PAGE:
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Strengthening Internal Website Links

1. Internal links are important enough to Google that they track this information within their search engine.

2. As this information is apparently important enough for Google to track, there has to be a reason as to why this is important to them to be doing so. Once you think this thought through to it’s logical conclusion, you will soon realize is that the “Googlebot” webcrawler is tracking these links to find out which pages on your website are the most important – these are your primary “authority” pages on your site. When Google knows what these pages are on your site, these are the pages they will be for the most part, sending traffic to organically – they will be the pages on your site that they pay the most attention to and organically, they will become the primary “entry points” to your business from the Google search engine.

Now let’s start to think about setting up your site strategically. Where do you want Google to primarily point people to within your site? Which are the best pages for your business that you want people to view first? Once you figure this out, you can begin to build out and/or rebuild your website and it’s pages to improve the visibility of it’s key webpages in the eyes of Google. Over time, these pages will receive Google’s attention and become the strongest ranking pages to the Google search engine on your site – and it is important for you to always remember in the back of your mind that you are not trying to rank your entire website for Google, you are trying to rank your most important web pages for the Google search engine.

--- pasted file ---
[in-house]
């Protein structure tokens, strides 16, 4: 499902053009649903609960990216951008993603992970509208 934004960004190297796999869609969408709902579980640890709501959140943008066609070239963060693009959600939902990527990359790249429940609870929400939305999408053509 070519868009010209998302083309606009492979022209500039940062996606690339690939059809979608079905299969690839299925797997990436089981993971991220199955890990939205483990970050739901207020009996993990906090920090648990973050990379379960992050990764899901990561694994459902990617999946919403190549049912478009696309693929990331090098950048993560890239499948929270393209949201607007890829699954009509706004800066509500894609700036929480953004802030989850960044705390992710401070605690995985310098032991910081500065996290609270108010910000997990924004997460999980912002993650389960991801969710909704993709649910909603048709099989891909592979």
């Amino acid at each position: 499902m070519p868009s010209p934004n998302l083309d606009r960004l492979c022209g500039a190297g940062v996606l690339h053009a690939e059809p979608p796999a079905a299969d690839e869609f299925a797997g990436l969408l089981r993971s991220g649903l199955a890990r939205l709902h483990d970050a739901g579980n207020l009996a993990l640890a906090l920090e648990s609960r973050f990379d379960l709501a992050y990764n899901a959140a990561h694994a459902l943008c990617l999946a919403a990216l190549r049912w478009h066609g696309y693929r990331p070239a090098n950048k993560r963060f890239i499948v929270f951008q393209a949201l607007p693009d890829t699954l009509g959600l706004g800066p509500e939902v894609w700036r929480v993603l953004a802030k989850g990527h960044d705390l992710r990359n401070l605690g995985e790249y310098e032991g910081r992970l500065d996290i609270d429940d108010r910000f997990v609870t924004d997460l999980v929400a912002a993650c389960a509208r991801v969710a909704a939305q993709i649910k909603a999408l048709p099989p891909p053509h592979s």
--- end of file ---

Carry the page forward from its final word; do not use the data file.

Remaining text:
This is where the “Hub and Spoke” strategy comes into play. Here is how it works.

Let’s say you are running a blog site. If you are just writing individual blog posts and none of them relate to each other, they will never gain real organic SEO strength in the eyes of Google unless you happen to get extremely lucky in the uniqueness of your content and keyword search phrases. Since you are competing against millions of pages out there, this kind of luck is extremely hard to come by.

Now let’s say you write some content into a blog that is important and you want the world to view it. What you want to do is create a post/webpage for it that can be segmented and published in several pages. Each supporting page would discuss one aspect of the content – perhaps a drill down on a sub-topic or something and you would put links into it that take you back to the primary blog post/webpage and possibly links to one or more of the other supporting pages as well.